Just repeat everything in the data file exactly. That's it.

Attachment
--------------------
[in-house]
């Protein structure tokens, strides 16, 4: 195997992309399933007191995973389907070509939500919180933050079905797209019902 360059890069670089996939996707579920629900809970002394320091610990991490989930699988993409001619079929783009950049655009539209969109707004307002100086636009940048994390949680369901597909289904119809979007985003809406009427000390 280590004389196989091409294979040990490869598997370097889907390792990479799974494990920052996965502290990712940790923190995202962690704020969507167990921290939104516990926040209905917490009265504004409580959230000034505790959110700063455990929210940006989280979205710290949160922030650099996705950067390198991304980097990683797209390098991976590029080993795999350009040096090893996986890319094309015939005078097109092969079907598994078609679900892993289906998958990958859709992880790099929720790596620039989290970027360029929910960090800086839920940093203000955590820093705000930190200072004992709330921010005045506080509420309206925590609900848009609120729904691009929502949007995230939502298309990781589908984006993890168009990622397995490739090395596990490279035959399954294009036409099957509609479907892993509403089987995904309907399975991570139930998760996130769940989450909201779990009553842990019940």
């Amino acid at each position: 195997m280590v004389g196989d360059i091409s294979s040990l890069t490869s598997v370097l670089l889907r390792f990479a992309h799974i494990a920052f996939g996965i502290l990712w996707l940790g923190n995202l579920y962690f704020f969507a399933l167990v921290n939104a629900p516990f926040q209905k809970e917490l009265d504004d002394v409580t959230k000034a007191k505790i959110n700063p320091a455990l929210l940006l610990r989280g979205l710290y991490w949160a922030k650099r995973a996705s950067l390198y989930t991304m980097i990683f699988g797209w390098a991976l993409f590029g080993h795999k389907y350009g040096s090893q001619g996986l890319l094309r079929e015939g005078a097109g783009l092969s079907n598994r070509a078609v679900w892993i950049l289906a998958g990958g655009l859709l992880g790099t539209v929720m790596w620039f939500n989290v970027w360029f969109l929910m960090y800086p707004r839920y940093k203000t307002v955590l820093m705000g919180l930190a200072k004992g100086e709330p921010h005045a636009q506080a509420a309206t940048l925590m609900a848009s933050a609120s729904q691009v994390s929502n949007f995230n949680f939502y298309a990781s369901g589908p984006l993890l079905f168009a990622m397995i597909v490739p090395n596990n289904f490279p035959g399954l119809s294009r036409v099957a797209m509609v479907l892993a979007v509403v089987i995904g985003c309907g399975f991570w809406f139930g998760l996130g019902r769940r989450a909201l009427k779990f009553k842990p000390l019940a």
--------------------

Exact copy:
[in-house]
């Protein structure tokens, strides 16, 4: 195997992309399933007191995973389907070509939500919180933050079905797209019902 360059890069670089996939996707579920629900809970002394320091610990991490989930699988993409001619079929783009950049655009539209969109707004307002100086636009940048994390949680369901597909289904119809979007985003809406009427000390 280590004389196989091409294979040990490869598997370097889907390792990479799974494990920052996965502290990712940790923190995202962690704020969507167990921290939104516990926040209905917490009265504004409580959230000034505790959110700063455990929210940006989280979205710290949160922030650099996705950067390198991304980097990683797209390098991976590029080993795999350009040096090893996986890319094309015939005078097109092969079907598994078609679900892993289906998958990958859709992880790099929720790596620039989290970027360029929910960090800086839920940093203000955590820093705000930190200072004992709330921010005045506080509420309206925590609900848009609120729904691009929502949007995230939502298309990781589908984006993890168009990622397995490739090395596990490279035959399954294009036409099957509609479907892993509403089987995904309907399975991570139930998760996130769940989450909201779990009553842990019940």
């Amino acid at each position: 195997m280590v004389g196989d360059i091409s294979s040990l890069t490869s598997v370097l670089l889907r390792f990479a992309h799974i494990a920052f996939g996965i502290l990712w996707l940790g923190n995202l579920y962690f704020f969507a399933l167990v921290n939104a629900p516990f926040q209905k809970e917490l009265d504004d002394v409580t959230k000034a007191k505790i959110n700063p320091a455990l929210l940006l610990r989280g979205l710290y991490w949160a922030k650099r995973a996705s950067l390198y989930t991304m980097i990683f699988g797209w390098a991976l993409f590029g080993h795999k389907y350009g040096s090893q001619g996986l890319l094309r079929e015939g005078a097109g783009l092969s079907n598994r070509a078609v679900w892993i950049l289906a998958g990958g655009l859709l992880g790099t539209v929720m790596w620039f939500n989290v970027w360029f969109l929910m960090y800086p707004r839920y940093k203000t307002v955590l820093m705000g919180l930190a200072k004992g100086e709330p921010h005045a636009q506080a509420a309206t940048l925590m609900a848009s933050a609120s729904q691009v994390s929502n949007f995230n949680f939502y298309a990781s369901g589908p984006l993890l079905f168009a990622m397995i597909v490739p090395n596990n289904f490279p035959g399954l119809s294009r036409v099957a797209m509609v479907l892993a979007v509403v089987i995904g985003c309907g399975f991570w809406f139930g998760l996130g019902r769940r989450a909201l009427k779990f009553k842990p000390l019940a």